Medicinal Garden

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Located in the northeast corner of the Herb Garden, the Medicinal Garden is home to approximately 75 plants that have a significant history of medicinal use. While WRHS does not promote the current use of herbs for medicinal purposes, the members are interested in both the history and horticulture of these plants. These very interesting medicinal herbs have been used by every generation, every culture, and on every continent.

The majority of the plants that make up this garden are either biennials or perennials. They come in all sizes: ground covers (Chamomile and Thyme) to very tall specimens (Angelica and Elecampane). Several of the hardscape features within the Medicinal Garden include 14 circular stepping stones which provide entrance into each of the two divisions of this garden and 2 large millstones in the sidewalk space. There is a sundial on the north side dated 1795 that keeps accurate time. The stone watering trough located between the Medicinal and Culinary Gardens completes the transition from one garden to another. The Medicinal Garden is an important section not to be missed in the WRHS Herb Garden.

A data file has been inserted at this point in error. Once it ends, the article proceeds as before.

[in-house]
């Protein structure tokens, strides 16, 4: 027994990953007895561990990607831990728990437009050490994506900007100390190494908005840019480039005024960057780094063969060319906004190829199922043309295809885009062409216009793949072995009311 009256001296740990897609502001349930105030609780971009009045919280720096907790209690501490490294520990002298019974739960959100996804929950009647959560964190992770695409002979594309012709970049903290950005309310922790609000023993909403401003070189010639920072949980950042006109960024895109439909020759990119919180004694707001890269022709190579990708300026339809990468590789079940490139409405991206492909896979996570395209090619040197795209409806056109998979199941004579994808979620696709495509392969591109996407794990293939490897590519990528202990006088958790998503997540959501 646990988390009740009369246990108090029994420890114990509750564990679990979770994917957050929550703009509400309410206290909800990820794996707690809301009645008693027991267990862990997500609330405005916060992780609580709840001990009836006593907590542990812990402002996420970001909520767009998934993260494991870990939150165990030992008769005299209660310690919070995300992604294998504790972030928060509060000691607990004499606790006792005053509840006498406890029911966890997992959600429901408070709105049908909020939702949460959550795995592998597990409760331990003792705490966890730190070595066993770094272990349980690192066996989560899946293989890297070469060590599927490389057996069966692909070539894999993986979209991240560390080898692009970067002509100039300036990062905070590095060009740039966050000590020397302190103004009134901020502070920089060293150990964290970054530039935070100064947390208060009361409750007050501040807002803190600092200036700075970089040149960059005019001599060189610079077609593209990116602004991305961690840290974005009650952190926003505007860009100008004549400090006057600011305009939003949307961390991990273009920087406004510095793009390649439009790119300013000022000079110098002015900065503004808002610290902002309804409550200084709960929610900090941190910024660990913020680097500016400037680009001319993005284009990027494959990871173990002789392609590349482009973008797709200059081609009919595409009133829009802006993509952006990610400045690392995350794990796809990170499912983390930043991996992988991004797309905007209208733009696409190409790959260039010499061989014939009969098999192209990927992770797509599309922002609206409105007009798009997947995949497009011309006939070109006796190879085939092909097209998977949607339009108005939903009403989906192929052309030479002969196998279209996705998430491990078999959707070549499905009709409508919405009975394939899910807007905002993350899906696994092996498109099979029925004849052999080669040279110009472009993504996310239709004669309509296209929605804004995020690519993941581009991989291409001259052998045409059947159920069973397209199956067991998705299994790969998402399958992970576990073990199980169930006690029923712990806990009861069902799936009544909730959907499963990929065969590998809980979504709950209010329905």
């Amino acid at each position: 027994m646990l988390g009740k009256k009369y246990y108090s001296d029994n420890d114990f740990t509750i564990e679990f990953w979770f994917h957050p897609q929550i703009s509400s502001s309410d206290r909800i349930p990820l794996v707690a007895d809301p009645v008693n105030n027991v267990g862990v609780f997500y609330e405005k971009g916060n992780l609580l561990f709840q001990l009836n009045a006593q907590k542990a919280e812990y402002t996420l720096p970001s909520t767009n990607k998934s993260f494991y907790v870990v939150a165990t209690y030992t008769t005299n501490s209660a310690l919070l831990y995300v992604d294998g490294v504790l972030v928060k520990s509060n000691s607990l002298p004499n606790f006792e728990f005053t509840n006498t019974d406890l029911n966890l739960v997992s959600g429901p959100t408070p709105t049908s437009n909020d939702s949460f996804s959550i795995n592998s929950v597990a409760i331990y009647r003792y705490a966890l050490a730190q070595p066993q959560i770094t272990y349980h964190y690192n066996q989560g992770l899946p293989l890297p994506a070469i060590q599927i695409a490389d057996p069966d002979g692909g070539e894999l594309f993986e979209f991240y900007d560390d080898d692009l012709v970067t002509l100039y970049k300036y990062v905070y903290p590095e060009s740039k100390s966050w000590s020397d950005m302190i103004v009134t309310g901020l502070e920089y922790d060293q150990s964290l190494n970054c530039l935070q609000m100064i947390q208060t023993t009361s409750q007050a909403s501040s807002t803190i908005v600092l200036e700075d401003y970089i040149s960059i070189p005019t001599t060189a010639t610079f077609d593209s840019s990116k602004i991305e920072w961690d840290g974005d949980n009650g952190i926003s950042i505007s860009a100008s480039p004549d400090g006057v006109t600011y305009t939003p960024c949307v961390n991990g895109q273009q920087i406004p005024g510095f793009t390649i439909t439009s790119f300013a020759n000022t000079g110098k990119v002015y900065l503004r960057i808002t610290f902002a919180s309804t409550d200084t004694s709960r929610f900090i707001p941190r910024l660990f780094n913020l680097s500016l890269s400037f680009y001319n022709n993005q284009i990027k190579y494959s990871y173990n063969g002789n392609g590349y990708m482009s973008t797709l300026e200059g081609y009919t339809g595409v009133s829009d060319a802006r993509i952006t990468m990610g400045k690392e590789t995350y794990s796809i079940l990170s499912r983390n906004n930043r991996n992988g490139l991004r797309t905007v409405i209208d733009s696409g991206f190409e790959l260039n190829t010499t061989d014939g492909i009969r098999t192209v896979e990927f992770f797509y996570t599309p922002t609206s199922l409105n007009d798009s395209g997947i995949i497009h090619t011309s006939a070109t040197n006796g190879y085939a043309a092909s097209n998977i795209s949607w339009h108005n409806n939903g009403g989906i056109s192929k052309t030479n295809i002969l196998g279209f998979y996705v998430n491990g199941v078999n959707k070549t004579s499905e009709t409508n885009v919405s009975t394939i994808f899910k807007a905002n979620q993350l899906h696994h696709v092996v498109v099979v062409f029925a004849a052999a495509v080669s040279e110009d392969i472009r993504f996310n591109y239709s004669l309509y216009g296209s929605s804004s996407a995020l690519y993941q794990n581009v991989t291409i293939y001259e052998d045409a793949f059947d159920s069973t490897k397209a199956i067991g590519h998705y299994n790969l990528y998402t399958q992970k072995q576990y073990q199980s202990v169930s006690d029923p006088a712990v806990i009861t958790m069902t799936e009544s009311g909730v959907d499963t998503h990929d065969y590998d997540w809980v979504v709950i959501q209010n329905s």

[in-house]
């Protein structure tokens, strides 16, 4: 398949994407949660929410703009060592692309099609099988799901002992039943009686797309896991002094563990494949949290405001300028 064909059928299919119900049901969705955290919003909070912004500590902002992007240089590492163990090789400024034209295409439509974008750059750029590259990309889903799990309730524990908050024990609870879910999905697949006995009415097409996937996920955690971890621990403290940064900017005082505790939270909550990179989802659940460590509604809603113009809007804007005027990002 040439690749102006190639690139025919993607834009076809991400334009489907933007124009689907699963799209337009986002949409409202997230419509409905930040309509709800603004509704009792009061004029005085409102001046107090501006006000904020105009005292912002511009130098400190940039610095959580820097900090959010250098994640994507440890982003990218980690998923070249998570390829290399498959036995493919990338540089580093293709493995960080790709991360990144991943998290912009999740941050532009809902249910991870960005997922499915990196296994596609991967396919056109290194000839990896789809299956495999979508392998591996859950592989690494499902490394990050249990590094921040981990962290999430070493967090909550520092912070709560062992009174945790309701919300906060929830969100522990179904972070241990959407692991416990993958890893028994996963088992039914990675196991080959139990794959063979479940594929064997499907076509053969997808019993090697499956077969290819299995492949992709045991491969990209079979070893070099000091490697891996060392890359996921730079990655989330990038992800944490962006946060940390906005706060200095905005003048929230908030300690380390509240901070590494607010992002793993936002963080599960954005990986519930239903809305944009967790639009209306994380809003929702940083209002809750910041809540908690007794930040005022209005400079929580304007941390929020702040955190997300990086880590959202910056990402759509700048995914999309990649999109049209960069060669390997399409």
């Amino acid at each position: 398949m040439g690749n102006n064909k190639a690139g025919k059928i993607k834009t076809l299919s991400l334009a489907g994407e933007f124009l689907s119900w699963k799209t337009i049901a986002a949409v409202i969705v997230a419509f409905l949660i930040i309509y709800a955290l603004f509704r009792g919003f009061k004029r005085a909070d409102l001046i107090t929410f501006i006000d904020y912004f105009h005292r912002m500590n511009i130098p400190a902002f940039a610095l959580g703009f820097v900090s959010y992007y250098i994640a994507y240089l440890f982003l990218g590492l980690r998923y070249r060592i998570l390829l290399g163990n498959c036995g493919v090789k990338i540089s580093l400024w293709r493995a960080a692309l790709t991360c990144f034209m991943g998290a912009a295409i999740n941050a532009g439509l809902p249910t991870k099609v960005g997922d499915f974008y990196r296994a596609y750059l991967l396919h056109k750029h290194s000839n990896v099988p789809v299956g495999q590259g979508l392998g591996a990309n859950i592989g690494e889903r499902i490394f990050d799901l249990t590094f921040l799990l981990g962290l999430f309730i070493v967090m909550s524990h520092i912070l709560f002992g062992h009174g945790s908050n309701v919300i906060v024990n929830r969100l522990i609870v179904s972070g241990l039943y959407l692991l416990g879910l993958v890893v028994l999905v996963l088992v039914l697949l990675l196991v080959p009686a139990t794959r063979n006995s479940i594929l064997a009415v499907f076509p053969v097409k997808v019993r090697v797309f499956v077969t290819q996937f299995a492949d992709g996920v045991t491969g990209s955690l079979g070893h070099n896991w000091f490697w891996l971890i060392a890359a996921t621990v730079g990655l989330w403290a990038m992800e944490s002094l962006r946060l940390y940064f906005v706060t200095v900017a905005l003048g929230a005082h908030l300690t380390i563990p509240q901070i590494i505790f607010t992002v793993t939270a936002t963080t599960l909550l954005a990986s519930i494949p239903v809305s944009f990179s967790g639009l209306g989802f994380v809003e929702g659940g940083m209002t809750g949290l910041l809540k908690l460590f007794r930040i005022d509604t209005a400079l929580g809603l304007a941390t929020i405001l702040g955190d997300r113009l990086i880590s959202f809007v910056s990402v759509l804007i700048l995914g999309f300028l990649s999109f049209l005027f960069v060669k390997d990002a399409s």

Several of the herbs located here are native plants (Blue cohosh, Solomon’s seal). Many of these medicinal herbs are desirable in the home garden because of their color (Purple cone flower, Monarda), size (Flax), fragrance (Valerian) and ease of care (Pulmonaria, Baptisia). The best time of year to view the Medicinal Garden is in mid-summer, however there is usually something of interest going on weekly (herbs blooming, praying mantis nest discovery, seed pod identification, Serviceberry tree fruit tasting, and harvesting for the fall Herb Fair).

Click on any thumbnail below for a larger view.

Photos by Kate Williams